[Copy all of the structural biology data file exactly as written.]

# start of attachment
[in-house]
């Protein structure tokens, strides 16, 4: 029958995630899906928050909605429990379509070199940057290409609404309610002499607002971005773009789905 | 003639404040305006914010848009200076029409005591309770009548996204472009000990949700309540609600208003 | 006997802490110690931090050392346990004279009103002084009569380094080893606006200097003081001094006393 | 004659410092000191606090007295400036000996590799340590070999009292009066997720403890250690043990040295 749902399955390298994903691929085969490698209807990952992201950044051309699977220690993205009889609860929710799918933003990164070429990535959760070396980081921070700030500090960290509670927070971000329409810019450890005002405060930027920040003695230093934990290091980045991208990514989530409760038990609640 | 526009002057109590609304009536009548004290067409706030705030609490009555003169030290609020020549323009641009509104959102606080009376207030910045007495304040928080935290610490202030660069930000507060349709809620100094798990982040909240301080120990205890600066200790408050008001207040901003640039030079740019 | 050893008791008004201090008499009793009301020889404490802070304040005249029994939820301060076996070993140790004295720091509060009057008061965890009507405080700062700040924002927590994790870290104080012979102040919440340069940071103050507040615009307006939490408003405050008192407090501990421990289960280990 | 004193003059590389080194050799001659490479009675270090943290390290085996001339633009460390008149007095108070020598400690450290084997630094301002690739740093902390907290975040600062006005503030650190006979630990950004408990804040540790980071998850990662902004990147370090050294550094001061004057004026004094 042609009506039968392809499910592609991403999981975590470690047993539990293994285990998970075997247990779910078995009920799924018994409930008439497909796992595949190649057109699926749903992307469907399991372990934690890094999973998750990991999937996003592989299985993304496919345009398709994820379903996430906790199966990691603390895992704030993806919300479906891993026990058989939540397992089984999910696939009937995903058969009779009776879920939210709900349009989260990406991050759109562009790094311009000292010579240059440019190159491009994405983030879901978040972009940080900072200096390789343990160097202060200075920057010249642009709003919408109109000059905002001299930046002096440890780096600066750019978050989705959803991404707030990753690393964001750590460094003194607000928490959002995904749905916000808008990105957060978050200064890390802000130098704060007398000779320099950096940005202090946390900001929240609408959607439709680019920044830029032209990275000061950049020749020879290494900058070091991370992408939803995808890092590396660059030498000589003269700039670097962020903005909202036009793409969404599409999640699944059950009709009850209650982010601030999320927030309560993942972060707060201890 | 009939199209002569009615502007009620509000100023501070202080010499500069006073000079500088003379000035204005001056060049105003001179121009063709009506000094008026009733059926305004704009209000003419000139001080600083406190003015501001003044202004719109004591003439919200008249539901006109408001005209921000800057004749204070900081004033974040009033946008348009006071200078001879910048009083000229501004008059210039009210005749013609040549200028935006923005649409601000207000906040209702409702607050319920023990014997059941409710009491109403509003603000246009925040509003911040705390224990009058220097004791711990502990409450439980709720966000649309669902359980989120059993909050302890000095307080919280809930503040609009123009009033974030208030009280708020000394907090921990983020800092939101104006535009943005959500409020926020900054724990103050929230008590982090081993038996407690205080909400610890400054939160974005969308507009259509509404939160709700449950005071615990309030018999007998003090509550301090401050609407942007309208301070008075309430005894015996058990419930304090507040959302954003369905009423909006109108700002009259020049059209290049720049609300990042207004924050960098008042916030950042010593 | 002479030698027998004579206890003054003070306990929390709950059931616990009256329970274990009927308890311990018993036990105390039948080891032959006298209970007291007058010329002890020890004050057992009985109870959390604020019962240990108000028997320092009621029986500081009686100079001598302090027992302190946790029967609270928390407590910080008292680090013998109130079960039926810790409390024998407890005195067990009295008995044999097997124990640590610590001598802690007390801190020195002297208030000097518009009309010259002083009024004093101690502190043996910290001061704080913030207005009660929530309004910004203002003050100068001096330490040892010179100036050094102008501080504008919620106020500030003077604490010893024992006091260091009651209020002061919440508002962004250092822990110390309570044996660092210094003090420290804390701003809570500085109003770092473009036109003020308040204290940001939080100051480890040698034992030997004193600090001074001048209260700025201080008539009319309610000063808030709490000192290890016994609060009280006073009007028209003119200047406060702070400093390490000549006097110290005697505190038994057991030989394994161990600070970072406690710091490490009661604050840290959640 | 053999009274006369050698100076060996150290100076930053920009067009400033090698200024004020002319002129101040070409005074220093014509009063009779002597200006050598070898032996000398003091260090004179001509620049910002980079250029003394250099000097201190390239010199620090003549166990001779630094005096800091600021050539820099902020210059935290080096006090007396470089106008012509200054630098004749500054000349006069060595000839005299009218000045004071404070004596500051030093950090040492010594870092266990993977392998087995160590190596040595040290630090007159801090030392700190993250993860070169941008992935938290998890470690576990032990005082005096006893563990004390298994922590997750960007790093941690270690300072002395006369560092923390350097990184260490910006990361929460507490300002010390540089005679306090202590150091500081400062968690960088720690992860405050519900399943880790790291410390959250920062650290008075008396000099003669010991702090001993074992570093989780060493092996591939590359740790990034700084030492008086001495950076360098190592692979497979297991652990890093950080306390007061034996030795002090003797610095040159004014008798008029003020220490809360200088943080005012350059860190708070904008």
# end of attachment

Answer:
[in-house]
């Protein structure tokens, strides 16, 4: 029958995630899906928050909605429990379509070199940057290409609404309610002499607002971005773009789905 | 003639404040305006914010848009200076029409005591309770009548996204472009000990949700309540609600208003 | 006997802490110690931090050392346990004279009103002084009569380094080893606006200097003081001094006393 | 004659410092000191606090007295400036000996590799340590070999009292009066997720403890250690043990040295 749902399955390298994903691929085969490698209807990952992201950044051309699977220690993205009889609860929710799918933003990164070429990535959760070396980081921070700030500090960290509670927070971000329409810019450890005002405060930027920040003695230093934990290091980045991208990514989530409760038990609640 | 526009002057109590609304009536009548004290067409706030705030609490009555003169030290609020020549323009641009509104959102606080009376207030910045007495304040928080935290610490202030660069930000507060349709809620100094798990982040909240301080120990205890600066200790408050008001207040901003640039030079740019 | 050893008791008004201090008499009793009301020889404490802070304040005249029994939820301060076996070993140790004295720091509060009057008061965890009507405080700062700040924002927590994790870290104080012979102040919440340069940071103050507040615009307006939490408003405050008192407090501990421990289960280990 | 004193003059590389080194050799001659490479009675270090943290390290085996001339633009460390008149007095108070020598400690450290084997630094301002690739740093902390907290975040600062006005503030650190006979630990950004408990804040540790980071998850990662902004990147370090050294550094001061004057004026004094 042609009506039968392809499910592609991403999981975590470690047993539990293994285990998970075997247990779910078995009920799924018994409930008439497909796992595949190649057109699926749903992307469907399991372990934690890094999973998750990991999937996003592989299985993304496919345009398709994820379903996430906790199966990691603390895992704030993806919300479906891993026990058989939540397992089984999910696939009937995903058969009779009776879920939210709900349009989260990406991050759109562009790094311009000292010579240059440019190159491009994405983030879901978040972009940080900072200096390789343990160097202060200075920057010249642009709003919408109109000059905002001299930046002096440890780096600066750019978050989705959803991404707030990753690393964001750590460094003194607000928490959002995904749905916000808008990105957060978050200064890390802000130098704060007398000779320099950096940005202090946390900001929240609408959607439709680019920044830029032209990275000061950049020749020879290494900058070091991370992408939803995808890092590396660059030498000589003269700039670097962020903005909202036009793409969404599409999640699944059950009709009850209650982010601030999320927030309560993942972060707060201890 | 009939199209002569009615502007009620509000100023501070202080010499500069006073000079500088003379000035204005001056060049105003001179121009063709009506000094008026009733059926305004704009209000003419000139001080600083406190003015501001003044202004719109004591003439919200008249539901006109408001005209921000800057004749204070900081004033974040009033946008348009006071200078001879910048009083000229501004008059210039009210005749013609040549200028935006923005649409601000207000906040209702409702607050319920023990014997059941409710009491109403509003603000246009925040509003911040705390224990009058220097004791711990502990409450439980709720966000649309669902359980989120059993909050302890000095307080919280809930503040609009123009009033974030208030009280708020000394907090921990983020800092939101104006535009943005959500409020926020900054724990103050929230008590982090081993038996407690205080909400610890400054939160974005969308507009259509509404939160709700449950005071615990309030018999007998003090509550301090401050609407942007309208301070008075309430005894015996058990419930304090507040959302954003369905009423909006109108700002009259020049059209290049720049609300990042207004924050960098008042916030950042010593 | 002479030698027998004579206890003054003070306990929390709950059931616990009256329970274990009927308890311990018993036990105390039948080891032959006298209970007291007058010329002890020890004050057992009985109870959390604020019962240990108000028997320092009621029986500081009686100079001598302090027992302190946790029967609270928390407590910080008292680090013998109130079960039926810790409390024998407890005195067990009295008995044999097997124990640590610590001598802690007390801190020195002297208030000097518009009309010259002083009024004093101690502190043996910290001061704080913030207005009660929530309004910004203002003050100068001096330490040892010179100036050094102008501080504008919620106020500030003077604490010893024992006091260091009651209020002061919440508002962004250092822990110390309570044996660092210094003090420290804390701003809570500085109003770092473009036109003020308040204290940001939080100051480890040698034992030997004193600090001074001048209260700025201080008539009319309610000063808030709490000192290890016994609060009280006073009007028209003119200047406060702070400093390490000549006097110290005697505190038994057991030989394994161990600070970072406690710091490490009661604050840290959640 | 053999009274006369050698100076060996150290100076930053920009067009400033090698200024004020002319002129101040070409005074220093014509009063009779002597200006050598070898032996000398003091260090004179001509620049910002980079250029003394250099000097201190390239010199620090003549166990001779630094005096800091600021050539820099902020210059935290080096006090007396470089106008012509200054630098004749500054000349006069060595000839005299009218000045004071404070004596500051030093950090040492010594870092266990993977392998087995160590190596040595040290630090007159801090030392700190993250993860070169941008992935938290998890470690576990032990005082005096006893563990004390298994922590997750960007790093941690270690300072002395006369560092923390350097990184260490910006990361929460507490300002010390540089005679306090202590150091500081400062968690960088720690992860405050519900399943880790790291410390959250920062650290008075008396000099003669010991702090001993074992570093989780060493092996591939590359740790990034700084030492008086001495950076360098190592692979497979297991652990890093950080306390007061034996030795002090003797610095040159004014008798008029003020220490809360200088943080005012350059860190708070904008």